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Editorial

Journey into the unknown

In our modern, wired world, it’s hard to imagine that there are corners of the planet that you can actually be the first to discover. But deep below the ocean and forests are huge tracts of virgin areas home to unknown species. This week, reporter Katja Döhne accompanies a team of scientists on the hunt for new species in the Amazon in a bid to measure the rainforest’s value. In our background article, Ruby Russell reports on a trailblazing ancestor of the modern day explorer - Alexander von Humboldt. He wasn’t just the first to appreciate the diversity of plants and animals, but also one of the first to acknowledge indigenous knowledge of the natural world. That’s also the focus of our new interactive graphic where you can discover the myths and traditions around the “real gold of the Inca.”

Next week on Global Ideas

Helping forests recover in the DR Congo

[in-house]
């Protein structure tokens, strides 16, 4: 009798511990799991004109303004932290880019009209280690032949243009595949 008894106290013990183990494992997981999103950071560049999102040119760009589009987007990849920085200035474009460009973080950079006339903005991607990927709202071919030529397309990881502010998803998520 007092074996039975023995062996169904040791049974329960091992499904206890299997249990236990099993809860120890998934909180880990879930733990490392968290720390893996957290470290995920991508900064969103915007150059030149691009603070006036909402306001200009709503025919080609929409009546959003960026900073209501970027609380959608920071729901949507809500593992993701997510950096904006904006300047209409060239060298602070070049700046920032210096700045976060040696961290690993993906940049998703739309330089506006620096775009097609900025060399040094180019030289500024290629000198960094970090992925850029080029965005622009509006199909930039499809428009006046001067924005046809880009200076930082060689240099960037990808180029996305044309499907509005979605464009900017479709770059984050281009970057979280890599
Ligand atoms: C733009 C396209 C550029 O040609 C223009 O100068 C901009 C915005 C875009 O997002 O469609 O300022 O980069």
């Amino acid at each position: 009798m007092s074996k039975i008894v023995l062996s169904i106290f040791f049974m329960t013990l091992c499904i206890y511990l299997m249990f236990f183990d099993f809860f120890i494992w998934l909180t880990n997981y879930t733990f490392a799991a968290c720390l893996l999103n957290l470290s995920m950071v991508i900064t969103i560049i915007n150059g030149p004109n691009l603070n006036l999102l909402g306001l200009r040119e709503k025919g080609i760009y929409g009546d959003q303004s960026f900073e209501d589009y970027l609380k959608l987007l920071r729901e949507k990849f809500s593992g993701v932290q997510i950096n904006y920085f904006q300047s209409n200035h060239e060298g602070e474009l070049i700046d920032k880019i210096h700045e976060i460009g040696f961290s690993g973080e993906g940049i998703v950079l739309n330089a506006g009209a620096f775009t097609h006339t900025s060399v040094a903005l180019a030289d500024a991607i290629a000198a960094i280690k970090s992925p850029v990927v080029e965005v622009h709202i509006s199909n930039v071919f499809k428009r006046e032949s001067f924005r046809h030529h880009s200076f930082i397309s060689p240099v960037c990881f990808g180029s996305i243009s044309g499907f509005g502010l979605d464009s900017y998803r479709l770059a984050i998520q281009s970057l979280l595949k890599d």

War has devastated several forest areas in the Democratic Republic of Congo, literally emptying them of species. The country's lush green cover is also shrinking due to deforestation, fires and the push for new farming land. Lake Tumba is however trying to reverse the trend and key to its efforts are bonobos, an endangered great ape. So far, the animals were able to survive thanks to the religious beliefs of local inhabitants that prohibited them from hunting the apes. In future, the animals are meant to help communities earn a livelihood. A group of monkeys have been trained to get used to humans and that could be a stepping stone to future tourism in the area. In return, local communities are also ensuring that the forest in the area is managed sustainably. They are also fighting invasive species. It’s hoped the measures will help rejuvenate the forest around Lake Tumba and turn it into an intact ecosystem once again.